Here’s part two of my Tuscan feast for you to enjoy with your family and friends. You can find part one here.
We’re back from our morning ride and I need something quick, simple and tasty to put on the table while I finish the main course. Big platters of crowd-pleasing salads are ideal. My all-time favourite is made from sun-ripened juicy tomatoes, buffalo mozzarella (or even better burrata), fresh basil leaves, olive oil, fine sea salt and freshly ground black pepper. Chop, scatter and serve – who needs a recipe? But what you do need is great, fresh ingredients. Feel free to turn it into tricolore salad with the addition of a perfectly ripe avocado.
Here’s another salad which relies on perfectly ripe ingredients chopped and scattered on a plate. This time it’s a richly scented, ripe orange fleshed melon, served with thin slices of slightly salty Parma ham on a bed of rocket with a dusting of freshly ground black pepper. This works equally well with fresh black or white figs.
Lastly, a salad which takes advantage of fresh seasonal produce and a good artisan salami. No need to skin the peaches. I’ve used flat white vine peaches here but the usual yellow ones or even nectarines will be just fine – so long as they’re ripe and juicy. I’ve chopped the salami into bite-sized pieces, placed everything on some rocket and, only because I had it in the fridge, added some radish sprouts and seasoned with a dusting of fine sea salt and freshly ground pepper.
Ecco – three delicious fresh salads to ward off the hunger pains. Typically, I would serve these with my home-made focaccia.
You might be thinking “Salads, are you mad, it’s the depths of winter!” In which case can I suggest a warming soup.
Crostata sounds so much more exciting and foreign than a pie or tart, doesn’t it? I love its rustic appearance, versatility and the ease with which you can make it. People get stressed about making pastry but this is really simple as you don’t have to roll it out or blind-bake it. The crust is very forgiving.
1. Start by making the filling. Cut the apricots in half, remove the stone and place in a saucepan with 2 tbsp of sugar, the liqueur (or water) of choice and the apricot jam for about 5-7 minutes until the fruit has softened. Leave to cool.
2. Make the crust by creaming together the butter and sugar – preferably with a mixer – until light and creamy.
3. Add the egg and egg yolk and continue to mix until combined and the batter is smooth.
4. In a separate bowl, mix together the sifted flour, ground almonds, salt and baking powder.
5. Add the dry ingredients to the butter mixture and mix just until the dough comes together. Cover with cling-film (plastic wrap) and place in the fridge for at least half an hour.
6. Preheat oven to 190°C/170°C fan/gas mark 5 (375°F/350°F fan).
7. Once the filling has cooled and the dough has chilled, split the dough in half. Using your hands, press half of the dough into the bottom and up the sides of a 23cm (9″ ) tart pan with a removable bottom. Ensure that it’s evenly distributed in the pan.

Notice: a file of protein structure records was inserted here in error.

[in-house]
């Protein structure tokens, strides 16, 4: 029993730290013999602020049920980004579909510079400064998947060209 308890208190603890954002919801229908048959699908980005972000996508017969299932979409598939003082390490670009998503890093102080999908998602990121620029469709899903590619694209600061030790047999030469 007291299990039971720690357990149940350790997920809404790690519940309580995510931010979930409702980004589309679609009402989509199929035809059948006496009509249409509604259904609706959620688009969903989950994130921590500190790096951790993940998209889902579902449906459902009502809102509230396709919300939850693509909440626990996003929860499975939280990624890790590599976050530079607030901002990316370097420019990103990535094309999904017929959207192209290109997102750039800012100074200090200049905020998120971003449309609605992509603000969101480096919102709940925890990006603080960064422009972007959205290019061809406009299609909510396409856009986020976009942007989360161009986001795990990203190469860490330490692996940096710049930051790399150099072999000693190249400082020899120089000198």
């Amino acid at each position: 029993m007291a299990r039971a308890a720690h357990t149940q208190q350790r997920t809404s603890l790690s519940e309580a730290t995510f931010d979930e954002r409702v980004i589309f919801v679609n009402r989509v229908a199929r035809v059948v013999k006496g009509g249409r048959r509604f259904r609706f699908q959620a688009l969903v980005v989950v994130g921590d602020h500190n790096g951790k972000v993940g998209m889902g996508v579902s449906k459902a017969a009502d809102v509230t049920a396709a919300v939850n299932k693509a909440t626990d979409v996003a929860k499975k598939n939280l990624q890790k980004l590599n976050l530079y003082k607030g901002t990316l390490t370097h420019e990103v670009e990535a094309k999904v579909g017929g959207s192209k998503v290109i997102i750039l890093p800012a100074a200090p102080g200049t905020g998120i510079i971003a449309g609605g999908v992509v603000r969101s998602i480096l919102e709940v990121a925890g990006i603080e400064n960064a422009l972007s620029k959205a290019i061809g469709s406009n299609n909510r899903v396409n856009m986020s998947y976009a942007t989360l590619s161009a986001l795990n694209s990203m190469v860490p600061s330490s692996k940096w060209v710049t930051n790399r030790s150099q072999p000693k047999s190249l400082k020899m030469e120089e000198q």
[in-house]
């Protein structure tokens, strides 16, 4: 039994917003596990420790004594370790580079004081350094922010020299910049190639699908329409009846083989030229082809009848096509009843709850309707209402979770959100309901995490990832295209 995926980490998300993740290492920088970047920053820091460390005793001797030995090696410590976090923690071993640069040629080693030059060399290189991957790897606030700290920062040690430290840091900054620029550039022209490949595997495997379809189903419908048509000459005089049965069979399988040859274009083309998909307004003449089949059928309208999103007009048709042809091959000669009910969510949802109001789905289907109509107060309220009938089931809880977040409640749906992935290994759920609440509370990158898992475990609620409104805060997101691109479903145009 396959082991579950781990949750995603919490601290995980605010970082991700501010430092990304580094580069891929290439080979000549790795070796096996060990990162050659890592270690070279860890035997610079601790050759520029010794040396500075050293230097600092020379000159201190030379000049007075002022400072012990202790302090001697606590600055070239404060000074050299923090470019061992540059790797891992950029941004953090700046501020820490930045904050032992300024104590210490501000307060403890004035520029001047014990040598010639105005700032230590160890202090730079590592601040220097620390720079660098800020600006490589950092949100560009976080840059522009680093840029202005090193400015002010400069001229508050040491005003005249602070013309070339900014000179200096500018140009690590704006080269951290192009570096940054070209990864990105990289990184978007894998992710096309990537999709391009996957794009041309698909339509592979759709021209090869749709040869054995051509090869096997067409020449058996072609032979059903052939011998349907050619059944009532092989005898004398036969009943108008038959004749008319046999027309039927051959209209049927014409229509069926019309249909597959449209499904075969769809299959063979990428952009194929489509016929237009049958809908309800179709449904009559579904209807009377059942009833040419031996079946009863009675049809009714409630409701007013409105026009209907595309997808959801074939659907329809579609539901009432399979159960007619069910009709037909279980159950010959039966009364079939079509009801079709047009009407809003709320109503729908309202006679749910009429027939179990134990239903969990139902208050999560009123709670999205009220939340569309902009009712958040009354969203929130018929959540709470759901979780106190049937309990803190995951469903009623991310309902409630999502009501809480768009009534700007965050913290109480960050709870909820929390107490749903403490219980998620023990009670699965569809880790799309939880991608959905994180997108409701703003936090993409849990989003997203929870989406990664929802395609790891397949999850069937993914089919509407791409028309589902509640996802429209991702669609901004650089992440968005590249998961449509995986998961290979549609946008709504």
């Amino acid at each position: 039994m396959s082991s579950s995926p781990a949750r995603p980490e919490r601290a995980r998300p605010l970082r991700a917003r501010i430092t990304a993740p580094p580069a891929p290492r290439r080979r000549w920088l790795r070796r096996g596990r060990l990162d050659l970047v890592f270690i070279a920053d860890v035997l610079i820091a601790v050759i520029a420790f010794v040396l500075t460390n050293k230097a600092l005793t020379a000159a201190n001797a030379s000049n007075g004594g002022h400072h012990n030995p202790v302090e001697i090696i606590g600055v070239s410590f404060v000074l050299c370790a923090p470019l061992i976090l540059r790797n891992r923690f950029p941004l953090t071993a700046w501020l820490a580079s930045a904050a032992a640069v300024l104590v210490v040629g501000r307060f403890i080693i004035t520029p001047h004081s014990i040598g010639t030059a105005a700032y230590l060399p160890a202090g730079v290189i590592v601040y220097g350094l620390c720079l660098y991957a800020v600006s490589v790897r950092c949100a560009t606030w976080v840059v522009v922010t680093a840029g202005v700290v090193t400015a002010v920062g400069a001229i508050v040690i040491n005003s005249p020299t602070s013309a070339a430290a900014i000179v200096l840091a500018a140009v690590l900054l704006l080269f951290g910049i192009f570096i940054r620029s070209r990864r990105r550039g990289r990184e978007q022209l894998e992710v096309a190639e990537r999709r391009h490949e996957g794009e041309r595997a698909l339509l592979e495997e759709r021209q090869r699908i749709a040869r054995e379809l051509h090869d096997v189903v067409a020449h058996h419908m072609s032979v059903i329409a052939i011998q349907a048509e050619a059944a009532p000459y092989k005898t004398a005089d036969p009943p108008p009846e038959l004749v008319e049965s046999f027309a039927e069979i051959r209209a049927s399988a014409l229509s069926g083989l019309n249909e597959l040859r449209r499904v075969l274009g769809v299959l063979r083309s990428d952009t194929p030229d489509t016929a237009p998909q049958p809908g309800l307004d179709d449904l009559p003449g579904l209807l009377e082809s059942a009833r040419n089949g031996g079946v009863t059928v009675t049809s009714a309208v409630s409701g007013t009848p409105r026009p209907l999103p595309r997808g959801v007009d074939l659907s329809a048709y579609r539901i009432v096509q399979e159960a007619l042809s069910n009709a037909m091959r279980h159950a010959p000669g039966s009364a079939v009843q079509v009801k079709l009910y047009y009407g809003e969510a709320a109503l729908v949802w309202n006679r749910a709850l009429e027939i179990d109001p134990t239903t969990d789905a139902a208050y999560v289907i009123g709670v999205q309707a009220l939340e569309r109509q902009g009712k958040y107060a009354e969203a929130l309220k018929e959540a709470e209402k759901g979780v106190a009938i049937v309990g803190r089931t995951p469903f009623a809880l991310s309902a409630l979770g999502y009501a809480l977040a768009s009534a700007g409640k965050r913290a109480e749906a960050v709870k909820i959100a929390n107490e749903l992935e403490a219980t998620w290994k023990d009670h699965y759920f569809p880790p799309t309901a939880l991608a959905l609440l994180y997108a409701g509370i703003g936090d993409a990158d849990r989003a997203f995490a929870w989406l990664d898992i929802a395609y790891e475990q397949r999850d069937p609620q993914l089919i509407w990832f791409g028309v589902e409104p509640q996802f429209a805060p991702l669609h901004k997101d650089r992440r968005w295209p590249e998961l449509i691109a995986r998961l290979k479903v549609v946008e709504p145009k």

8. Spoon the apricot mixture into the crust. Mix the coarsely chopped and toasted almonds into the remaining dough and, using your fingers, break up the remaining crust mixture into small pea-sized pieces and drop it across the top of the tart. It doesn’t matter if it doesn’t cover completely the filling – it looks more rustic.
9. Bake the tart in the preheated oven for about 25 minutes or until it is lightly browned. Remove from the oven and allow to cool before serving at room temperature with a dollop of mascarpone cream, fresh cream, crème fraiche or a scoop of vanilla ice cream.
1. All ingredients should be at room temperature.
2. When I’m baking I always use a timer as it’s so easy to lose track of time. Once you’ve put the crostata in the oven, put the timer on for 3-5 minutes less than it should take to cook and then check regularly.
3. If you think the crostata is browning too quickly, particularly at the edges, cover it with an aluminium-foil tent.
4. I like to use my own home-made jam in the filling but, if you don’t have any home-made, a quality bought one will be just fine.
5. You can use an almond liqueur such as Amaretto or maybe even an apricot grappa – think about flavours that go well with your fruit. I used a couple of spoons of my home-made peach and vanilla vodka.
6. Just in case you’re wondering whether I have an illicit still in the flat, I should clarify. In order to use up the large amount of alcohol my husband receives as gifts from clients, I took some fresh white peaches, skinned them and put them in sterile kilner jars, added a vanilla pod and covered them with vodka. I then left the jars in a cool, dark place for at least six months. The fruit is delicious and then I use the leftover liqueur on all sorts of desserts from pancakes to ice cream. I’ve successfully done this with a variety of fruits but my favourites are peaches and raspberries.
7. I now apricots aren’t in season in France in February so use bottled or another fruit which is readily available. I’ve successfully made this tart with rhubarb and ginger, plums, peaches and figs.